Author: Cristin Marandino
Excerpt From: Vegetarian Times
Sadly, millions of Americans suffer some degree of vision loss due to such common eye diseases as cataracts, glaucoma and macular degeneration. In fact, it’s become almost an accepted tenet that our eyesight will deteriorate with age. In spite of the rapid technological advances in eye surgery, your best means of defense against vision loss are still regular eye exams, protective eye wear and, most important, proper nutrition.
“We now know that the risk of eye disease can be reduced by controlling one simple factor in our lives: nutrition,” explains Richard Firshein, D.O., in his book The Nutraceutical Revolution. “New medical research indicates that specific antioxidants can lower the risk of eye disease and prevent macular degeneration, cataracts and glaucoma.”
“The brain and visual system use up to 25 percent of your nutritional intake,” notes Dr. Anshel. While a well-balanced diet rich in antioxidants and minerals is essential, specific compounds can nourish the eyes and defend against vision loss. Jeffrey Anshel is a California-based optometrist and author of Smart Medicine for Your Eyes.
We’ve heard about free radicals and the damage they cause in the body. The same goes for your eyes. That’s why antioxidants, compounds that neutralize free radicals, are a vital component of eye health. While they won’t cure eye diseases, they can help to delay onset and slow progression. Be sure to follow label dosages.
Beta-carotene, a carotenoid with antioxidant properties that’s found in vegetables like carrots and spinach and in fruits like apricots and cantaloupes, is one of the most widely recognized nutrients for eye health. It is converted into vitamin A, which is responsible for the transmission of light through the retina.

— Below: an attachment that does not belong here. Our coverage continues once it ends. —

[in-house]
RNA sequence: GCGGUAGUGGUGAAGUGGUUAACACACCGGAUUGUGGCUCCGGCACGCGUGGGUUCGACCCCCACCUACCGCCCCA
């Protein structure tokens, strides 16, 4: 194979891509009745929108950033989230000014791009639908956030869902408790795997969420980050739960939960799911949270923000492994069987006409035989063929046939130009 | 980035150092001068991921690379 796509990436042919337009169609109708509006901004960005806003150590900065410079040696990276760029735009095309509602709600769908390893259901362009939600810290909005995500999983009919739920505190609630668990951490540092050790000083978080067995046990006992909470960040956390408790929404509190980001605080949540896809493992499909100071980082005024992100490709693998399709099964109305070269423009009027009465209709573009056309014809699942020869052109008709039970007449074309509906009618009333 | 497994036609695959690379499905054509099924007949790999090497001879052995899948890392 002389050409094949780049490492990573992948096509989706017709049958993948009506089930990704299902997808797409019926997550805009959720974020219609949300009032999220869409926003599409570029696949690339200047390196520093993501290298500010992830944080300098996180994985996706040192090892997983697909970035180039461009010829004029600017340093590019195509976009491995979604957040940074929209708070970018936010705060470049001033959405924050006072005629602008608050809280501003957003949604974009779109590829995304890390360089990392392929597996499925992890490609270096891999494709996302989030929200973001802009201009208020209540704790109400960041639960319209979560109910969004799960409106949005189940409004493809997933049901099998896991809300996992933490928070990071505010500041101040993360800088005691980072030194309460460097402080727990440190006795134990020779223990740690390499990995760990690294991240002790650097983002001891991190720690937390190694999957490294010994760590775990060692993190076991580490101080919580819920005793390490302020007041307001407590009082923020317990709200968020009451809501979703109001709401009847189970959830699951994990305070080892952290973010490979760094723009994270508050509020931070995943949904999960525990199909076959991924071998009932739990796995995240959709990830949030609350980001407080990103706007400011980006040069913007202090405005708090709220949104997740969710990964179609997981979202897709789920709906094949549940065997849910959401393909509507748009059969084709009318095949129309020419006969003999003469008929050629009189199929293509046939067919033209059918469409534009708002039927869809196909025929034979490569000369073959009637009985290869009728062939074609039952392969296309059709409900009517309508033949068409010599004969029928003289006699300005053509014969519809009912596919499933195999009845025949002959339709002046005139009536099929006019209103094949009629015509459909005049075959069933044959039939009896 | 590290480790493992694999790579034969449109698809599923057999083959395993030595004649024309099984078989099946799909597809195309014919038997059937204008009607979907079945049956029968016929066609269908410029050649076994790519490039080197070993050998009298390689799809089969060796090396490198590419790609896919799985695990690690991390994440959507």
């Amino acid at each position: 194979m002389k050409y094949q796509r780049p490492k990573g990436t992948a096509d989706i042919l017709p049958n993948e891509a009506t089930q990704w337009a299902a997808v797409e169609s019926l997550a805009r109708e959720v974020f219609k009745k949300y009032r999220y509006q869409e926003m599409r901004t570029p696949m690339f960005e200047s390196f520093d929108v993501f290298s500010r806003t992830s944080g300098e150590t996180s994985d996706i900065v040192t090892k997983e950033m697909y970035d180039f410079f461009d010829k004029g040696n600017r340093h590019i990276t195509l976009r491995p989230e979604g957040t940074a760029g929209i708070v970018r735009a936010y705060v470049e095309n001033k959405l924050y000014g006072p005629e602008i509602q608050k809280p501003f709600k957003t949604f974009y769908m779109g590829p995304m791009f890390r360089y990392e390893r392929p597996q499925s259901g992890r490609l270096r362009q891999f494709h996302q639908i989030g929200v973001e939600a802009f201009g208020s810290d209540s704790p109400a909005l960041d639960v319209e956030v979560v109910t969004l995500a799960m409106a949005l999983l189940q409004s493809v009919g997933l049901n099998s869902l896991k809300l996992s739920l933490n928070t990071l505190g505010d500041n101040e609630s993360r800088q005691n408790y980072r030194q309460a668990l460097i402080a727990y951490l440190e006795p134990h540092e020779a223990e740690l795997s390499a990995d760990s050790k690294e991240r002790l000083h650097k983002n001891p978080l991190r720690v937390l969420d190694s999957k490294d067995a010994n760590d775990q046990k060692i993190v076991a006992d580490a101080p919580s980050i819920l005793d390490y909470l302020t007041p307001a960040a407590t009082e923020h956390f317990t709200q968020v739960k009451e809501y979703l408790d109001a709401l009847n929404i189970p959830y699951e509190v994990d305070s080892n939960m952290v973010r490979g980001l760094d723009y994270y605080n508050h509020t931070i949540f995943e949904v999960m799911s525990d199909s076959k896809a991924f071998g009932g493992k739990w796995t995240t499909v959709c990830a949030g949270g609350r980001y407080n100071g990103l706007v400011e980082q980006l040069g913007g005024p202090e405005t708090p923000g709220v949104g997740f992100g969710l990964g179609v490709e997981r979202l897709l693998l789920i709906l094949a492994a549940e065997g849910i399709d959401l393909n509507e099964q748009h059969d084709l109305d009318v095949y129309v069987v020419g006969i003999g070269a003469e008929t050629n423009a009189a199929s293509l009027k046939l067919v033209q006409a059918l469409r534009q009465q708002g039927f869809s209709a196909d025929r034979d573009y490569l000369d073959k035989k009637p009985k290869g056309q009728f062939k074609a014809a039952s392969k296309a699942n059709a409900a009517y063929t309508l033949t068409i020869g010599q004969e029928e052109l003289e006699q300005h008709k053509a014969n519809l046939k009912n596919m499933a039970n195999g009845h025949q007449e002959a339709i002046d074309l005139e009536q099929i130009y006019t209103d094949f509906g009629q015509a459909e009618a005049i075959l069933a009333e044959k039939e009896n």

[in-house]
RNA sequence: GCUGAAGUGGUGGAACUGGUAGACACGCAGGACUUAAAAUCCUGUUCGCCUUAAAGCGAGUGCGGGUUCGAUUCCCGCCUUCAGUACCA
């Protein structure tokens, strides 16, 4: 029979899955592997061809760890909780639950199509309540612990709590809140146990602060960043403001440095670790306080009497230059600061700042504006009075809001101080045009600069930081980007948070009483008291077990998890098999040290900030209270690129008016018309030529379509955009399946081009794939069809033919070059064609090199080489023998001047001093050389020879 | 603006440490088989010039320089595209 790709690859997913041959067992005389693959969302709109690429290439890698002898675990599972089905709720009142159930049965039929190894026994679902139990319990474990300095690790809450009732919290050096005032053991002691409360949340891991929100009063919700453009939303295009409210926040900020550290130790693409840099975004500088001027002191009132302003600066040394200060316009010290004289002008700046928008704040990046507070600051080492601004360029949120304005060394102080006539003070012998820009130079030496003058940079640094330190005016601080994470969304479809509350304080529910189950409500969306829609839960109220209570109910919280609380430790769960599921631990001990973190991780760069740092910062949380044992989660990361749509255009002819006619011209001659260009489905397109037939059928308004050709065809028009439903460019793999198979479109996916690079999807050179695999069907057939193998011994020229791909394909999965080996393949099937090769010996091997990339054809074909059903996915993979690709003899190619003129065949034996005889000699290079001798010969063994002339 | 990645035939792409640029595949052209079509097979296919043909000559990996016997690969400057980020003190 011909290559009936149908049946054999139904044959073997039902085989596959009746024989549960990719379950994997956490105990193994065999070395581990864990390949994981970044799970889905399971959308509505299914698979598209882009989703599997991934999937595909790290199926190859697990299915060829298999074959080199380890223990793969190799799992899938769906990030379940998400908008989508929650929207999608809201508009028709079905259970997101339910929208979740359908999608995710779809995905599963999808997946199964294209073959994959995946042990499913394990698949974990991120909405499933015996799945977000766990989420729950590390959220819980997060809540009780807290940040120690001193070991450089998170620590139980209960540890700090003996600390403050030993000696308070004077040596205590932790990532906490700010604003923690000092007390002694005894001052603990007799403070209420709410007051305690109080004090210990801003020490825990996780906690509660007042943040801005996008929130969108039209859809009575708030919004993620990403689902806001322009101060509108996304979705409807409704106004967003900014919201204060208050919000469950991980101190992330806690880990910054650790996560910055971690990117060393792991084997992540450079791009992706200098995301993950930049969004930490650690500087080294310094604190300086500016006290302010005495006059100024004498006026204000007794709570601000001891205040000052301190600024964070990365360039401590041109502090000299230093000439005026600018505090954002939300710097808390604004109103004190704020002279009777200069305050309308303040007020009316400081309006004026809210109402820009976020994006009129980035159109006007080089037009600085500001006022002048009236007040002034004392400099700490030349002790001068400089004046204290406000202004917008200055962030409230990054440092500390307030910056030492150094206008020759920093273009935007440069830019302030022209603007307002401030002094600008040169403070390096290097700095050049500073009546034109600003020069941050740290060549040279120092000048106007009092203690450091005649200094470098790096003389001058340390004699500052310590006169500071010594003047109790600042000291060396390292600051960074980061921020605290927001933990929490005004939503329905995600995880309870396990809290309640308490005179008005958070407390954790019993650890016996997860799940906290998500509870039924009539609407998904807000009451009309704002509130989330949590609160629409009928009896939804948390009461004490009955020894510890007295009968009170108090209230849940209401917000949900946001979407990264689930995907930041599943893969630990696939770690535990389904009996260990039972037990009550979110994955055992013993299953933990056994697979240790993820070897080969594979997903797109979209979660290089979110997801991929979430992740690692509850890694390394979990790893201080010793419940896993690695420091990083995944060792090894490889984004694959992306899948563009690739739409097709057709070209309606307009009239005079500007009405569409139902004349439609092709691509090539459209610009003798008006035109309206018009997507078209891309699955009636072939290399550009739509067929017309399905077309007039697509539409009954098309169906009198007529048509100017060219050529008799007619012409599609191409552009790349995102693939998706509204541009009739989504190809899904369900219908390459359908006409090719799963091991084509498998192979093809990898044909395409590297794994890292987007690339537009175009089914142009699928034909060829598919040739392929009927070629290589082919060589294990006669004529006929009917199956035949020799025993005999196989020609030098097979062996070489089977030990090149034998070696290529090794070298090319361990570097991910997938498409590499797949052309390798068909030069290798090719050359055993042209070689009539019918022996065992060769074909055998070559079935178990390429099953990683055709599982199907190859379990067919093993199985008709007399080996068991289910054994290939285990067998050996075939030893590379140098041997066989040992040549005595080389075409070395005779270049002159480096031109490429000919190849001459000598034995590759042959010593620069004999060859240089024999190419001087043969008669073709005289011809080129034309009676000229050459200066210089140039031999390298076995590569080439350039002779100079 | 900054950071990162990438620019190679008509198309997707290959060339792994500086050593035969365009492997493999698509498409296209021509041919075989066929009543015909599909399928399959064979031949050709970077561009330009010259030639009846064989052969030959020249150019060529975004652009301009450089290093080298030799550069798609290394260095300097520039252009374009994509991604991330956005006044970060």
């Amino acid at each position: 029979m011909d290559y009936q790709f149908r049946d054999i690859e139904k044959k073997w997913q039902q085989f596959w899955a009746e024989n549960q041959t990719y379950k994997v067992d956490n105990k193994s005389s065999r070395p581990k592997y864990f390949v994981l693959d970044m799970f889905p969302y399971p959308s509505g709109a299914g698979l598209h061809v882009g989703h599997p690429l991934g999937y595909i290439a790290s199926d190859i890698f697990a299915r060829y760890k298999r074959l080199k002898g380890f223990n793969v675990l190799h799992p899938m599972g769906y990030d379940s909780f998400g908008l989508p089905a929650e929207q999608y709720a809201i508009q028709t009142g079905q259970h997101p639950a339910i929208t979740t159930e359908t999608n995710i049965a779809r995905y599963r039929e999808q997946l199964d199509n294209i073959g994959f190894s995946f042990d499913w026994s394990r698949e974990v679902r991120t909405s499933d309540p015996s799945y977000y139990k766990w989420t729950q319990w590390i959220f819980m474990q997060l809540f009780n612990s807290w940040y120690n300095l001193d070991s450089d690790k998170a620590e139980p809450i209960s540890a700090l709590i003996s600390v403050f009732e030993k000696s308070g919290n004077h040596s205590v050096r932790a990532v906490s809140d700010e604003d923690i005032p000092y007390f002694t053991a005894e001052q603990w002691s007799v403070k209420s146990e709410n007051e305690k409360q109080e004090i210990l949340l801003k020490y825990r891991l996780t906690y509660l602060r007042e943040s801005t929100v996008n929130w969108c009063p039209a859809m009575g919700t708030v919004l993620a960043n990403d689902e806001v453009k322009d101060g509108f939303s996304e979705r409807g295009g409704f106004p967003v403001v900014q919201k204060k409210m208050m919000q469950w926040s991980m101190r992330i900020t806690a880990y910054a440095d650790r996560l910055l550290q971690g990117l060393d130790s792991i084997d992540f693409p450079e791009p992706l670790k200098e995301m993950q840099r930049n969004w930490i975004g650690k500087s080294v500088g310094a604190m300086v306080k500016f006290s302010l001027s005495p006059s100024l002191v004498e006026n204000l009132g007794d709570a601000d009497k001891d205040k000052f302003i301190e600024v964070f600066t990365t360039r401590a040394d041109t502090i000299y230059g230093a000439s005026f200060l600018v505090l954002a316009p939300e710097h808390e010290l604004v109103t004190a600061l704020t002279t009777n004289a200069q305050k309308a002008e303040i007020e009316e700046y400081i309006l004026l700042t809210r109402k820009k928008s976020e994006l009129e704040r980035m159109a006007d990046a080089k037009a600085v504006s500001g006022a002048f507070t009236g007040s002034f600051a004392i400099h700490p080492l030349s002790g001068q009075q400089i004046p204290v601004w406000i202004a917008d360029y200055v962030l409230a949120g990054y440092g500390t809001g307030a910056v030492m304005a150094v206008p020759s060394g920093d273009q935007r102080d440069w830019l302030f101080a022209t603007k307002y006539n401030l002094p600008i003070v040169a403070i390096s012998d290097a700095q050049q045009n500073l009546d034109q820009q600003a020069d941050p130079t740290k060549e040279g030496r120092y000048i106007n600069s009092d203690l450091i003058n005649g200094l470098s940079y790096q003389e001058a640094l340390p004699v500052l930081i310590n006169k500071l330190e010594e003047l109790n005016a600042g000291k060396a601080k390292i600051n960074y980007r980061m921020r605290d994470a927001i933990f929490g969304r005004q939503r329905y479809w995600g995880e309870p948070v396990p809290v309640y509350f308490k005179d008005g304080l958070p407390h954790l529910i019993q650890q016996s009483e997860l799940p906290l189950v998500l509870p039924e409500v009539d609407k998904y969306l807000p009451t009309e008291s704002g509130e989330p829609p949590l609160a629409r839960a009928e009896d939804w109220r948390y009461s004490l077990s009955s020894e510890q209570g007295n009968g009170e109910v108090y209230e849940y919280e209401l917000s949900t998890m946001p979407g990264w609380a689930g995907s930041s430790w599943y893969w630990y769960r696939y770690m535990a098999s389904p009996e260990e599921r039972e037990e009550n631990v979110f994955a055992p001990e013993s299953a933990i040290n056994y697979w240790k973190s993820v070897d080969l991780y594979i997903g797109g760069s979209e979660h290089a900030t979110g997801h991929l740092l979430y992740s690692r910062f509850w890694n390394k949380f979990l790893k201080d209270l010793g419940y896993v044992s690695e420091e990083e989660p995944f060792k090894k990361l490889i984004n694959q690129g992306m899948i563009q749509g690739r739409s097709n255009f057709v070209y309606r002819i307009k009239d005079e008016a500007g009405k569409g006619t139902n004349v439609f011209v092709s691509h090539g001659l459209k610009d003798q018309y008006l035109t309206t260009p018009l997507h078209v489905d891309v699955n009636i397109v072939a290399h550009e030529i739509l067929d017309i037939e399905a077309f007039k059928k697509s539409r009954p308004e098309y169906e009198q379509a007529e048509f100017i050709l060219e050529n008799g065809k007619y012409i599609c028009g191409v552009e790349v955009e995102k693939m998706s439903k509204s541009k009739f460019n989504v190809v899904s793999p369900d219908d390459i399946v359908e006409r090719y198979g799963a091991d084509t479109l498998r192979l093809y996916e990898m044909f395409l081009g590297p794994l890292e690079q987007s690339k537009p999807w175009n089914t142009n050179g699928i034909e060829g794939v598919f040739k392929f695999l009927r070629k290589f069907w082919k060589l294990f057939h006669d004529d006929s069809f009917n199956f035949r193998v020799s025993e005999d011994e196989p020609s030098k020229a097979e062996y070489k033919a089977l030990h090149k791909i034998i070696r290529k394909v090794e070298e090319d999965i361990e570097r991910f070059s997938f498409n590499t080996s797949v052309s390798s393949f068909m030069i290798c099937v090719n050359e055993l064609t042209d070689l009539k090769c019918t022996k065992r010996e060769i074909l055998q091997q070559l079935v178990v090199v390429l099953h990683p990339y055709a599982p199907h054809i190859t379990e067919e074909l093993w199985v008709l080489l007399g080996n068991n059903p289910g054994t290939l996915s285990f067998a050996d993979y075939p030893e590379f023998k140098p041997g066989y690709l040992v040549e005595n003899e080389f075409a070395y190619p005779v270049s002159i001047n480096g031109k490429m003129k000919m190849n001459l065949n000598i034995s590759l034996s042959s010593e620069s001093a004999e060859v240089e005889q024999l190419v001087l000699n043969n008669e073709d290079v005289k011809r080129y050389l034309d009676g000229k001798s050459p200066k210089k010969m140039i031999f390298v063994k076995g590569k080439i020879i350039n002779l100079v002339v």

Other members of the carotenoid family that play a role in maintaining vision are lutein and zeaxanthin, two compounds that make up the yellow pigment in the retina The presence of both has been shown to lead to lower levels of cataract formation and also protects the macula, helping to prevent degeneration.
Vitamins E and C, the mineral selenium and flavonoids all help defend the eyes against free radical damage. Vitamin C also reduces eye pressure, making it especially helpful for those suffering from glaucoma. Also important for eye health are the B vitamins, vital in maintaining the nervous system. They should be taken together in a B-complex supplement or obtained from foods like whole grain cereals and brewer’s yeast.
Zinc is the most common trace mineral in our bodies and is highly concentrated in the eye. Because many older people are zinc-deficient, whether due to poor diets or low absorption, Dr. Anshel recommends taking a zinc supplement to replenish these stores.
Taking care of your eyes from the inside out will pay off in the long run. Firshein explains: “By taking a full complement of supplements, not to mention eating a healthful diet filled with leafy greens and juicy fruits, you can keep your eyes alert and strong enough to see into beautiful old age.”